My middle son Paul was very offended by the story of the prophet Abraham going to sacrifice his son and the sacrificial goat being found just in time.. He said "Why wasn't that child abuse?" He said that he would have taken Abraham's knife away and told that old man that he better hope for a goat. The clean eye of a child noticed that there was another actor besides Abraham, the goat and God and that the tale acted like the child was not a person. Every once in a while you hear of some poor deluded soul who does something truly awful on instructions from god.

Could we set the plow a little deeper?

PHF: If there are any topics you'd particularly like to talk about here, let me know... this isn't hard journalism...

Stephen Gaskin: I know this isn't hard Journalism but the Question stimulates the Answer. I want to break out a little. I don't want to be trapped like many young people are today.

Assuming Dogmatic opinions as a young person puts one in the position of having receptors for certain ideas . When such a person goes into the world, the world that they encounter is pre-conditioned by the idea receptors. The Dogmatic opinions are the other end of the receptors. Some young people go into the world bristling with opinions like a porcupine and promptly get something stuck on each quill. At this point all learning stops unless there is some great cleansing of mind. All the opinions having met their mate, the young mind's learning receptors are stuffed with things which are after all only extentions of opinions already held.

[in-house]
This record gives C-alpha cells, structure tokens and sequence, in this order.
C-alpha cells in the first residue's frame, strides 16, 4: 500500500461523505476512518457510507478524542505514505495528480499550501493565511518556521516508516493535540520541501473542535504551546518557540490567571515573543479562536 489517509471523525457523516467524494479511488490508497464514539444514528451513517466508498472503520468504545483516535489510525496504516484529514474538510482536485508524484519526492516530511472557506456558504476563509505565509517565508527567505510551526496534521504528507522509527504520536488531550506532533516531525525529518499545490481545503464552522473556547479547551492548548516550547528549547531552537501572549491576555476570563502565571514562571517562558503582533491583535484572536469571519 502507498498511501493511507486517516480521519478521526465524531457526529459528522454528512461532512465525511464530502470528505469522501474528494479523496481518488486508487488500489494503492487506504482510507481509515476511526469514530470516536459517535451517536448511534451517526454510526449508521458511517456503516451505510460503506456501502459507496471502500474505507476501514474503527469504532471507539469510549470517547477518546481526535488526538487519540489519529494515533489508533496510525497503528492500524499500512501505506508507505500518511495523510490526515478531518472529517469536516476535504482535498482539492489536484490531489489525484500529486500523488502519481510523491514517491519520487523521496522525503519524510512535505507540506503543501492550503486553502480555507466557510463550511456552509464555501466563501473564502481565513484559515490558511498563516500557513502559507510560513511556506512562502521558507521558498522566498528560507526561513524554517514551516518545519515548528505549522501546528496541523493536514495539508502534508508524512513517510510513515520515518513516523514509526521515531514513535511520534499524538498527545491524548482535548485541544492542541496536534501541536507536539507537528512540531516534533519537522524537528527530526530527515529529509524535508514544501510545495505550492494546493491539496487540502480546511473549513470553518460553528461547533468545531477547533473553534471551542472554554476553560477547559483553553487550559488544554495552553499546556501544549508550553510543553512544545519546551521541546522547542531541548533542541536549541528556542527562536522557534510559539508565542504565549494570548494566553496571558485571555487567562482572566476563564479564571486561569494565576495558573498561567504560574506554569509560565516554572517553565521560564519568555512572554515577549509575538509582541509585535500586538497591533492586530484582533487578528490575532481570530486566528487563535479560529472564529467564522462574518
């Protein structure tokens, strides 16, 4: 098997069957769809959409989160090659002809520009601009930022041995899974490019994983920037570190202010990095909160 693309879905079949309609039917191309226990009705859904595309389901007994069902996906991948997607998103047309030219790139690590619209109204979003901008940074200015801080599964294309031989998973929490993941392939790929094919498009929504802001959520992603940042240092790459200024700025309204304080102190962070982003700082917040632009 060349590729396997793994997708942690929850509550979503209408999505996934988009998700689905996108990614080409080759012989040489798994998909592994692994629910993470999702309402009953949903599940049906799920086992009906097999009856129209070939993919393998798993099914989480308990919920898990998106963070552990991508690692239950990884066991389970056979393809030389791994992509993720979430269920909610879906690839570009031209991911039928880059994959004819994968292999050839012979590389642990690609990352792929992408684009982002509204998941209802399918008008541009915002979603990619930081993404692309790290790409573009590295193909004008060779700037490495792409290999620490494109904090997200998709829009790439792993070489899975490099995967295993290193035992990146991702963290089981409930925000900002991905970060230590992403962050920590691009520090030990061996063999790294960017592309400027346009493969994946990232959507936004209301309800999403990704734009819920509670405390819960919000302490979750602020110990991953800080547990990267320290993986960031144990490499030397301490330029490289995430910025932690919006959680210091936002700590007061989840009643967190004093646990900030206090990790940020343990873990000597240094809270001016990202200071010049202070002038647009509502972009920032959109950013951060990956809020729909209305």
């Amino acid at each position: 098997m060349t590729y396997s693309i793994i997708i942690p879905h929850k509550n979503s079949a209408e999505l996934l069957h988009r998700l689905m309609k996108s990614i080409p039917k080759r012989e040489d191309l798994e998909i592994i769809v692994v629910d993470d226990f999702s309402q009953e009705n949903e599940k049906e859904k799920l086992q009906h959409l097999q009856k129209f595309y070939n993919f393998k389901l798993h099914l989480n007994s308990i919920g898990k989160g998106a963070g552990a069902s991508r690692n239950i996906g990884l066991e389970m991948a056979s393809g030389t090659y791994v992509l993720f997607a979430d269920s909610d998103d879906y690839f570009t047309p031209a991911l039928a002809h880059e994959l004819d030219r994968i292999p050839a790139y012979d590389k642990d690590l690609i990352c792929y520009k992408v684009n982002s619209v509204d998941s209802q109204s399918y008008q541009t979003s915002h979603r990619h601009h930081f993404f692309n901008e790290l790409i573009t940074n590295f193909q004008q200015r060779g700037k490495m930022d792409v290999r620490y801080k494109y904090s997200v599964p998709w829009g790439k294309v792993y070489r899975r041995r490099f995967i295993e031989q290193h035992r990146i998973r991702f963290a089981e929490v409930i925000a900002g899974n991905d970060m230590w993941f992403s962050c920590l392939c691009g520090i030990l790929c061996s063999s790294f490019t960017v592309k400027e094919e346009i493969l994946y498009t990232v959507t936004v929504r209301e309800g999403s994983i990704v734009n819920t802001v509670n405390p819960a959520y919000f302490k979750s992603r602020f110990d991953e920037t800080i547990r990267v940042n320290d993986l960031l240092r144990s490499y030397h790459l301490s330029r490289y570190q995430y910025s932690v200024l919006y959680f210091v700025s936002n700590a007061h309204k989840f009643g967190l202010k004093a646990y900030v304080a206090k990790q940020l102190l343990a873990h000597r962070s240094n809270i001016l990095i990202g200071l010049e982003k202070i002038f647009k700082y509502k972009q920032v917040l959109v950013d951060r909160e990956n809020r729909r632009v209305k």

Your honest questions help me break out in to new territory

PHF: Ah... I like that. In what ways have you experienced such a cleansing? Do you believe there's a way to invite such a cleansing?

Here's one way. When I met my wife, she told me that I knew absolutely nothing about women but that she loved me anyway and if I would just shut up and be good she would teach me. She asked what I thought she was in relation to me. I said "It looks to me like you must be my teacher."

I had some more of that from Acid and hanging out with honest young people. There must be millions of who have been that route.

When I was in college I knew this guy who was a full time party-boy, beer-head, girl-chaser and man about town. One evening he and his best drinking buddy were in a drunken car wreck that killed his friend. He hung upside down for half the night next to his dead friend before he was discovered and rescued. He quit drinking, opened a pizza parlor, got married, settled down and had babies and prospered. I don't recommend this route but if it the one you are on, do your homework and learn your lessons. Otherwise, it is a terrible waste.

It is a sobering thing to realize that "My God! I have been full of shit most of my life!".


PHF: Hmmm... the only questions I really consider to be hard are the big questions, like "What is the nature of consciousness?"

Stephen Gaskin: Try this

Consciousness, in a way, is a function of soul, the spark of godhood that is indwelling

"Beauty, in the flesh, is but a spark,
the fitful tracing of a portal..
but in the flesh it is immortal"